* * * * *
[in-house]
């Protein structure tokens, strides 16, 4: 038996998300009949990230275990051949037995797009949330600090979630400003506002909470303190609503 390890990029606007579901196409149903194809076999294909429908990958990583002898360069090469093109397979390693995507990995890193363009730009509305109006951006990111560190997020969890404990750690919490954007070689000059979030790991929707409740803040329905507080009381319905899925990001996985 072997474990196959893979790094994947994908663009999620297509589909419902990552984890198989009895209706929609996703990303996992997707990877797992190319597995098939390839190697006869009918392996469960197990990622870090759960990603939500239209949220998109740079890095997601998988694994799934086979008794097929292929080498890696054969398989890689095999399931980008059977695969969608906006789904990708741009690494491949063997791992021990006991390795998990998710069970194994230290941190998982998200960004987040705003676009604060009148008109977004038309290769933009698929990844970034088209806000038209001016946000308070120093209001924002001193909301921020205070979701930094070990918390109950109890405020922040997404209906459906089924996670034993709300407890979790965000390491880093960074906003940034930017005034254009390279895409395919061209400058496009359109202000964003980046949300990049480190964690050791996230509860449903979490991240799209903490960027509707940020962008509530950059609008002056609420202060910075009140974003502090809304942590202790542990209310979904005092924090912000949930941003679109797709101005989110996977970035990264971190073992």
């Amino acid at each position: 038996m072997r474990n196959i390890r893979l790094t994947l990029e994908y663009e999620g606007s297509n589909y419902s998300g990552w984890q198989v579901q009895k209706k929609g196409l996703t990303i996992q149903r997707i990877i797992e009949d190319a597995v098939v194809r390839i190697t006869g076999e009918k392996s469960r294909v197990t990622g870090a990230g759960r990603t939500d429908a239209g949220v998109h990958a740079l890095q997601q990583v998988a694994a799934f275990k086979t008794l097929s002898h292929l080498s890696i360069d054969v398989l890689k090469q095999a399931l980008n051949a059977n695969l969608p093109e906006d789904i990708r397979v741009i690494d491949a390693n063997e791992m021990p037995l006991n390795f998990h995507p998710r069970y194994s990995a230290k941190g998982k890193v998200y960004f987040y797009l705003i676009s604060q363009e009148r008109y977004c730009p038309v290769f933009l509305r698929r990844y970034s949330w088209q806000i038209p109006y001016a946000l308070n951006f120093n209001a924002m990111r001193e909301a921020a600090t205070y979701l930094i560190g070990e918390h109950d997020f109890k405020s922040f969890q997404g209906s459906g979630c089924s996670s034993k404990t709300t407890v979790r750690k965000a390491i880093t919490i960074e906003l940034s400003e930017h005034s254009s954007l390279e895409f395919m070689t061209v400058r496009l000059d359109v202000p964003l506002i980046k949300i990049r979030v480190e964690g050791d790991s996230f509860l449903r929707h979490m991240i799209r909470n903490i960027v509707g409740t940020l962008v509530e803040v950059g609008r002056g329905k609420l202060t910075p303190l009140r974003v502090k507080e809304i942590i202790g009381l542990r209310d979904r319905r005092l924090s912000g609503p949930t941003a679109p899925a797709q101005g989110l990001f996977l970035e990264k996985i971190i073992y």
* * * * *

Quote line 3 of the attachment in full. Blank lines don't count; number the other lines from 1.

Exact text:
């Amino acid at each position: 038996m072997r474990n196959i390890r893979l790094t994947l990029e994908y663009e999620g606007s297509n589909y419902s998300g990552w984890q198989v579901q009895k209706k929609g196409l996703t990303i996992q149903r997707i990877i797992e009949d190319a597995v098939v194809r390839i190697t006869g076999e009918k392996s469960r294909v197990t990622g870090a990230g759960r990603t939500d429908a239209g949220v998109h990958a740079l890095q997601q990583v998988a694994a799934f275990k086979t008794l097929s002898h292929l080498s890696i360069d054969v398989l890689k090469q095999a399931l980008n051949a059977n695969l969608p093109e906006d789904i990708r397979v741009i690494d491949a390693n063997e791992m021990p037995l006991n390795f998990h995507p998710r069970y194994s990995a230290k941190g998982k890193v998200y960004f987040y797009l705003i676009s604060q363009e009148r008109y977004c730009p038309v290769f933009l509305r698929r990844y970034s949330w088209q806000i038209p109006y001016a946000l308070n951006f120093n209001a924002m990111r001193e909301a921020a600090t205070y979701l930094i560190g070990e918390h109950d997020f109890k405020s922040f969890q997404g209906s459906g979630c089924s996670s034993k404990t709300t407890v979790r750690k965000a390491i880093t919490i960074e906003l940034s400003e930017h005034s254009s954007l390279e895409f395919m070689t061209v400058r496009l000059d359109v202000p964003l506002i980046k949300i990049r979030v480190e964690g050791d790991s996230f509860l449903r929707h979490m991240i799209r909470n903490i960027v509707g409740t940020l962008v509530e803040v950059g609008r002056g329905k609420l202060t910075p303190l009140r974003v502090k507080e809304i942590i202790g009381l542990r209310d979904r319905r005092l924090s912000g609503p949930t941003a679109p899925a797709q101005g989110l990001f996977l970035e990264k996985i971190i073992y």